These peaceful protesters were met with tear gas, live ammunition, and other deadly weapons by their so-called government. Up to 1,100 people were killed for demanding the most basic of rights. Two years later, we still want our homeland back. (2/2) #سنتين_وبعدنا_نريد_وطن


Hundreds of #Iraqis have taken to the streets in #Baghdad to mark two years since fierce protests roiled the #Iraqi capital, fuelled by anger over corruption and unemployment.

IG NEWS reports:

In the midst of a heavy security presence, the demonstrators, who began marching towards Tahrir Square, the center of the 2019 protests, raised Iraqi flags and pictures of young men killed during the bloody repression of the demonstrations at the time, killing about 600 people and wounding more than 30,000.

The banners also included pictures of activists who were later killed, such as Ihab al-Wazni, head of the protests coordination in Karbala, who was shot dead in May by armed men in front of his house with silencer pistols.

Others held banners reading “When will we see the killers behind bars” and “We want a homeland, we want change”, while the demonstrators are still calling on the government to hold those responsible for the assassinations of activists accountable.

Friday’s demonstrators also raised banners reading “Electing the same faces is a massacre for the homeland,” “No, no to corrupt parties, no to corrupt politicians,” and “Do not elect the one who killed me.”

AFP notes:

Brandishing Iraqi flags and portraits of “martyrs”, they marched to Tahrir Square, an epicenter of the 2019 revolt, surrounded by a large number of riot police, AFP correspondents said.

“When will we see the killers behind bars?” and “No to corrupt parties, no to corrupt politicians,” said placards carried by the demonstrators who included women dressed in black.

On October 1, 2019, widespread rallies erupted across Baghdad and the south of the country against a government seen as corrupt, inept and beholden to Iran.

Protest-related violence killed nearly 600 people, including some shot dead while walking home from demonstrations.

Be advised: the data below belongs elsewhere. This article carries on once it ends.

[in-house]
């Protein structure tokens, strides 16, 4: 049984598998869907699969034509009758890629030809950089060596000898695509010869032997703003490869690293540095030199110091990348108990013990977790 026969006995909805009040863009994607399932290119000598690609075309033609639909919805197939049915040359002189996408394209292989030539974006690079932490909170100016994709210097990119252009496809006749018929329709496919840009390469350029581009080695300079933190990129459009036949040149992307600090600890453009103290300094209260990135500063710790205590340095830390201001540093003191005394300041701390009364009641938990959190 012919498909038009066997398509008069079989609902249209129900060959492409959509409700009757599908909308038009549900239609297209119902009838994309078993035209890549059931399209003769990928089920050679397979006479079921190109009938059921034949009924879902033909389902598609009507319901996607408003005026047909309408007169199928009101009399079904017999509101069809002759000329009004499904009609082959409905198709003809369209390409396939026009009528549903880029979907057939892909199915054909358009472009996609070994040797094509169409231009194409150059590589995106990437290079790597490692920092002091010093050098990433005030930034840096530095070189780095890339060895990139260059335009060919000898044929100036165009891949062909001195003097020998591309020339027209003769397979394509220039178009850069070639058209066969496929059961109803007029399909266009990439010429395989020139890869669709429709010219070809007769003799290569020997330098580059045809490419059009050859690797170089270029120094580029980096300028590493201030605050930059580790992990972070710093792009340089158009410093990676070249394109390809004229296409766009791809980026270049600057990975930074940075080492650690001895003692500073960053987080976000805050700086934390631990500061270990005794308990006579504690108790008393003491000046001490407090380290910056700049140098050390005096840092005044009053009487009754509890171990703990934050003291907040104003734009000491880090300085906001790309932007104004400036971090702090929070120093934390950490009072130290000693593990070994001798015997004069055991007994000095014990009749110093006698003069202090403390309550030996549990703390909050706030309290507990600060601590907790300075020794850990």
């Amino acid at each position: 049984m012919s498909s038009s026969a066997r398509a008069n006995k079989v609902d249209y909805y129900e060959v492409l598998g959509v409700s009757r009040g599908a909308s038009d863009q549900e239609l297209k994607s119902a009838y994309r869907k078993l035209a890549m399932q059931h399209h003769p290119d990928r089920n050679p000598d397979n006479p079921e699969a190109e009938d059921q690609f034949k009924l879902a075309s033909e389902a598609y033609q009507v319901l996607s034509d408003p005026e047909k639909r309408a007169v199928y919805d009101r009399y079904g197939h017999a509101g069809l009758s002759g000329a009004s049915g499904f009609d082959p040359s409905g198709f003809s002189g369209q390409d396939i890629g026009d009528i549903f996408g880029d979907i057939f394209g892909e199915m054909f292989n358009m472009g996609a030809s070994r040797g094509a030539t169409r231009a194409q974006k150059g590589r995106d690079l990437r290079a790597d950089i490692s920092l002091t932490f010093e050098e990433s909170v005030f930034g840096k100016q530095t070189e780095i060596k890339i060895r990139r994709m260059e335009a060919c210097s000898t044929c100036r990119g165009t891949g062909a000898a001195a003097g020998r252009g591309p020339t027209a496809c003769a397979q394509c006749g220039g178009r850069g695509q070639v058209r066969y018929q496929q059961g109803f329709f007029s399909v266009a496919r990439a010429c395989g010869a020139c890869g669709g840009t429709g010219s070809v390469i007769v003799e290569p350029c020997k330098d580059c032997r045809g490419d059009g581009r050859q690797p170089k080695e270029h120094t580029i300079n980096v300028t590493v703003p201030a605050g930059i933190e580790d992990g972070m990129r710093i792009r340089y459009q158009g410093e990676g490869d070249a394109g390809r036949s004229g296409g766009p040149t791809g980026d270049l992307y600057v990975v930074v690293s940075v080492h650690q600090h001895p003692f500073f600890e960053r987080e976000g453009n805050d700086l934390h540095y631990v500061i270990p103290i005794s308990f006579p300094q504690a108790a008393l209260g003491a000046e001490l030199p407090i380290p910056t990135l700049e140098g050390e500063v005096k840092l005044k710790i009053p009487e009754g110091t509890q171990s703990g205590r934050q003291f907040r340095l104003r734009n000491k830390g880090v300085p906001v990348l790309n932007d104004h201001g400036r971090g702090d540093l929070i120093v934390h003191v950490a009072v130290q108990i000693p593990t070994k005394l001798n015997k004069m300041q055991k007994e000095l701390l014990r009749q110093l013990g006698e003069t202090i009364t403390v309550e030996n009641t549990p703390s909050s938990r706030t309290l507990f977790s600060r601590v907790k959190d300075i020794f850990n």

THE WASHINGTON POST's Louisa Loveluck Tweets:

The most striking thing about these small protests are the parents who come to commemorate the children they lost. For every slain protester there are relatives left behind in grief and, often, deepening economic misery. “We live with the pain everyday,” a mother, Fatima, said.


With heavy security presence in roads running up to Baghdad’s Tahrir Square tonight, we witnessed riot police grabbing several young men and appearing to beat them in the dark.

Layal Shakir (RUDAW) reports:

Hundreds of Iraqis demanded justice for demonstrators killed during the 2019 October (Tishreen) protests at a rally in Baghdad on Friday, the second anniversary of the protest movement and just over a week ahead of parliamentary elections. 

“This is my son. He went after his rights, his country … he was killed,” Muhamad al-Zubaidi, carrying a photo of his son, told Rudaw’s Dildar Harki.

The Tishreen protests condemned state corruption, failing public services, and high unemployment. They lasted several months and were met with violence and repression from state forces and militias backed by Iran that left at least 600 dead and thousands wounded. 

And the ASSOCIATED PRESS reports:

Hundreds of riot police and federal policemen fanned out in Baghdad ahead of the planned march.

“We don’t want a paradise, we want a nation,” read one of the banners carried by protesters who gathered Friday at Fardous Square and marched toward Tahrir Square, the epicenter of the October 2019 protests.

Another banner read: “You will not silence the voice of Tishreen,” Arabic for October, as Iraqis refer to the protests after the month they broke out.